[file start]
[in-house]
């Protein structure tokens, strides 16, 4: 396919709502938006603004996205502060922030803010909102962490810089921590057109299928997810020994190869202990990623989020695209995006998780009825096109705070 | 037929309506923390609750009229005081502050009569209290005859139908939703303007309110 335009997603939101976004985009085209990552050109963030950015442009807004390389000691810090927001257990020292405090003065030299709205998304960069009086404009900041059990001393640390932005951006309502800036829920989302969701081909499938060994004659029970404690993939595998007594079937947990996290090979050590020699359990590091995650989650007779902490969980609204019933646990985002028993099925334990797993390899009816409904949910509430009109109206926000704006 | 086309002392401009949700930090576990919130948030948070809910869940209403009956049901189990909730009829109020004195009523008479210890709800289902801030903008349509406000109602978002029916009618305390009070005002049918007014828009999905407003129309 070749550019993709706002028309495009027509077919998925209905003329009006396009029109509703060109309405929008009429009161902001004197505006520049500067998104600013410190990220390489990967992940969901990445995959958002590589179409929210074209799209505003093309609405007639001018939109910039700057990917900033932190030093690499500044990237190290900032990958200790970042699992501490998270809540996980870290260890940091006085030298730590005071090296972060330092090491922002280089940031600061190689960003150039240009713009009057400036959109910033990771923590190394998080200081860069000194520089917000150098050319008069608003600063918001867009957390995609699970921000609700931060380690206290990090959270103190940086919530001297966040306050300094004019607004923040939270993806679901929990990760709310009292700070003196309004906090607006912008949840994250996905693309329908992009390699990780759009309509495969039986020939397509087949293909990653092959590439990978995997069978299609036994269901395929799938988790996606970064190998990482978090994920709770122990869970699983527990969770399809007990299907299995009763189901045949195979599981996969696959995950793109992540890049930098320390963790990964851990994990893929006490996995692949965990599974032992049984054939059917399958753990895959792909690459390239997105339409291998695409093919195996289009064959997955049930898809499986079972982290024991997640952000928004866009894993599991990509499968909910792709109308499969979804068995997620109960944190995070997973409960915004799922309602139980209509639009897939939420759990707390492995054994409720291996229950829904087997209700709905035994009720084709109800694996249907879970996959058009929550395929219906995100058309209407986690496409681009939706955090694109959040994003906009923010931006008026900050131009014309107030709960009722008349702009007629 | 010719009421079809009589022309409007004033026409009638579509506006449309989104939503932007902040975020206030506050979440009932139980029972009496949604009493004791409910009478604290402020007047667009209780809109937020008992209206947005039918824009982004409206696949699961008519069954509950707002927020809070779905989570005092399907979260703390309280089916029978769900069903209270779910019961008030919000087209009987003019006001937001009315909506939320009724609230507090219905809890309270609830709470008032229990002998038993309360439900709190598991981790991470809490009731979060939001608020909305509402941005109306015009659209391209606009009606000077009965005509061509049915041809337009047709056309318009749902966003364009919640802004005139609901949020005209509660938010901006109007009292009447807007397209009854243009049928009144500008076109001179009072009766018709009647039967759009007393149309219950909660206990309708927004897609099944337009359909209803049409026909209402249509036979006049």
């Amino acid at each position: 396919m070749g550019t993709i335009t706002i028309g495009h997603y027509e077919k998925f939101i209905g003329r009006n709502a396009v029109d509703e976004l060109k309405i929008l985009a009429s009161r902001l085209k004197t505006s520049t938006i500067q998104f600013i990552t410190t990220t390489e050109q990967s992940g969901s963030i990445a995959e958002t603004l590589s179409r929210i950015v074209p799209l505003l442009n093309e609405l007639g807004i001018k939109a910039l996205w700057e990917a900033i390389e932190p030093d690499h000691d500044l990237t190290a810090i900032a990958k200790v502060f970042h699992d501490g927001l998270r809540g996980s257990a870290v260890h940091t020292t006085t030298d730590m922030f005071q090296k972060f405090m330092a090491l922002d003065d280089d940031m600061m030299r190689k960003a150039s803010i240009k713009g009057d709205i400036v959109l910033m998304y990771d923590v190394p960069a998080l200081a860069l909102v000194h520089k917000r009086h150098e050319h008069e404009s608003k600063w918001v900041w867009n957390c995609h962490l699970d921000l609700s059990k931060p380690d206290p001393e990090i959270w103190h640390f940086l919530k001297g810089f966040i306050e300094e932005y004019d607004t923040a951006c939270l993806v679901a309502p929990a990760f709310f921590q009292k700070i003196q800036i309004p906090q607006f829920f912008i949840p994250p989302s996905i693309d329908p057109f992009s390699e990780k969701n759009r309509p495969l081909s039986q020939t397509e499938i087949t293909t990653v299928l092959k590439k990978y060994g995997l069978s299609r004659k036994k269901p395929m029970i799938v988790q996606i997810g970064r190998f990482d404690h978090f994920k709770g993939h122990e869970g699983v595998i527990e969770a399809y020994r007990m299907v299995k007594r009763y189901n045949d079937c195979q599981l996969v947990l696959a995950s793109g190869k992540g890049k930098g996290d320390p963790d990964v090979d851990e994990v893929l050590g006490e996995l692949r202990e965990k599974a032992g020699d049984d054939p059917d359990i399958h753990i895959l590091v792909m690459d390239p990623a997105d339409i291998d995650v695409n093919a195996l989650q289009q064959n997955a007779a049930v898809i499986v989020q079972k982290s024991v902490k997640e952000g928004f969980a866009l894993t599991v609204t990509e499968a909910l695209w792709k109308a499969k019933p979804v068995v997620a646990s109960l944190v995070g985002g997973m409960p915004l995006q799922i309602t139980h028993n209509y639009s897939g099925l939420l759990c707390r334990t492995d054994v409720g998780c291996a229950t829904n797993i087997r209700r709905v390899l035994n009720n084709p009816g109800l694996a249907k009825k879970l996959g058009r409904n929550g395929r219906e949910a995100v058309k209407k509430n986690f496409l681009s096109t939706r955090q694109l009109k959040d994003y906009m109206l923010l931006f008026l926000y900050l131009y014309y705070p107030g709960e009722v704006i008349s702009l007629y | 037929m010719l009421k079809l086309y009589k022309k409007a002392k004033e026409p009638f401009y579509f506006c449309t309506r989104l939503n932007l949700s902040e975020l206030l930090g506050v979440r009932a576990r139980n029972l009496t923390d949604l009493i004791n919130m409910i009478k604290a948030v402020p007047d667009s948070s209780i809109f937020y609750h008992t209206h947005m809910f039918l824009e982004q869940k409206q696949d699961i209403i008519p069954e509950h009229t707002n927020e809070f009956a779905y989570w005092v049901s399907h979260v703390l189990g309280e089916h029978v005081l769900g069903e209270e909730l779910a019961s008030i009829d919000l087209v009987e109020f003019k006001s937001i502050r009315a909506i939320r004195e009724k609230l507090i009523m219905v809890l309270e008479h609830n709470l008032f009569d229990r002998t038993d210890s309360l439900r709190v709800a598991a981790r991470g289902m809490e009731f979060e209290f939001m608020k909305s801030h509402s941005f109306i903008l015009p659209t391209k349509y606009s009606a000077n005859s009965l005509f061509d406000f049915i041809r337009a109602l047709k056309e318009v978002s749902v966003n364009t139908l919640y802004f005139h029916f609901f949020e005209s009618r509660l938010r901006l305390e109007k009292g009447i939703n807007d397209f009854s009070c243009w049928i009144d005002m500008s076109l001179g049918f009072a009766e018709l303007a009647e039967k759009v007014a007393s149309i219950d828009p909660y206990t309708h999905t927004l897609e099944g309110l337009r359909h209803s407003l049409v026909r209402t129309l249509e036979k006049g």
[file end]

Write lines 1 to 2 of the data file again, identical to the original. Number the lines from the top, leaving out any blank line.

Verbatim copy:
[in-house]
């Protein structure tokens, strides 16, 4: 396919709502938006603004996205502060922030803010909102962490810089921590057109299928997810020994190869202990990623989020695209995006998780009825096109705070 | 037929309506923390609750009229005081502050009569209290005859139908939703303007309110 335009997603939101976004985009085209990552050109963030950015442009807004390389000691810090927001257990020292405090003065030299709205998304960069009086404009900041059990001393640390932005951006309502800036829920989302969701081909499938060994004659029970404690993939595998007594079937947990996290090979050590020699359990590091995650989650007779902490969980609204019933646990985002028993099925334990797993390899009816409904949910509430009109109206926000704006 | 086309002392401009949700930090576990919130948030948070809910869940209403009956049901189990909730009829109020004195009523008479210890709800289902801030903008349509406000109602978002029916009618305390009070005002049918007014828009999905407003129309 070749550019993709706002028309495009027509077919998925209905003329009006396009029109509703060109309405929008009429009161902001004197505006520049500067998104600013410190990220390489990967992940969901990445995959958002590589179409929210074209799209505003093309609405007639001018939109910039700057990917900033932190030093690499500044990237190290900032990958200790970042699992501490998270809540996980870290260890940091006085030298730590005071090296972060330092090491922002280089940031600061190689960003150039240009713009009057400036959109910033990771923590190394998080200081860069000194520089917000150098050319008069608003600063918001867009957390995609699970921000609700931060380690206290990090959270103190940086919530001297966040306050300094004019607004923040939270993806679901929990990760709310009292700070003196309004906090607006912008949840994250996905693309329908992009390699990780759009309509495969039986020939397509087949293909990653092959590439990978995997069978299609036994269901395929799938988790996606970064190998990482978090994920709770122990869970699983527990969770399809007990299907299995009763189901045949195979599981996969696959995950793109992540890049930098320390963790990964851990994990893929006490996995692949965990599974032992049984054939059917399958753990895959792909690459390239997105339409291998695409093919195996289009064959997955049930898809499986079972982290024991997640952000928004866009894993599991990509499968909910792709109308499969979804068995997620109960944190995070997973409960915004799922309602139980209509639009897939939420759990707390492995054994409720291996229950829904087997209700709905035994009720084709109800694996249907879970996959058009929550395929219906995100058309209407986690496409681009939706955090694109959040994003906009923010931006008026900050131009014309107030709960009722008349702009007629 | 010719009421079809009589022309409007004033026409009638579509506006449309989104939503932007902040975020206030506050979440009932139980029972009496949604009493004791409910009478604290402020007047667009209780809109937020008992209206947005039918824009982004409206696949699961008519069954509950707002927020809070779905989570005092399907979260703390309280089916029978769900069903209270779910019961008030919000087209009987003019006001937001009315909506939320009724609230507090219905809890309270609830709470008032229990002998038993309360439900709190598991981790991470809490009731979060939001608020909305509402941005109306015009659209391209606009009606000077009965005509061509049915041809337009047709056309318009749902966003364009919640802004005139609901949020005209509660938010901006109007009292009447807007397209009854243009049928009144500008076109001179009072009766018709009647039967759009007393149309219950909660206990309708927004897609099944337009359909209803049409026909209402249509036979006049």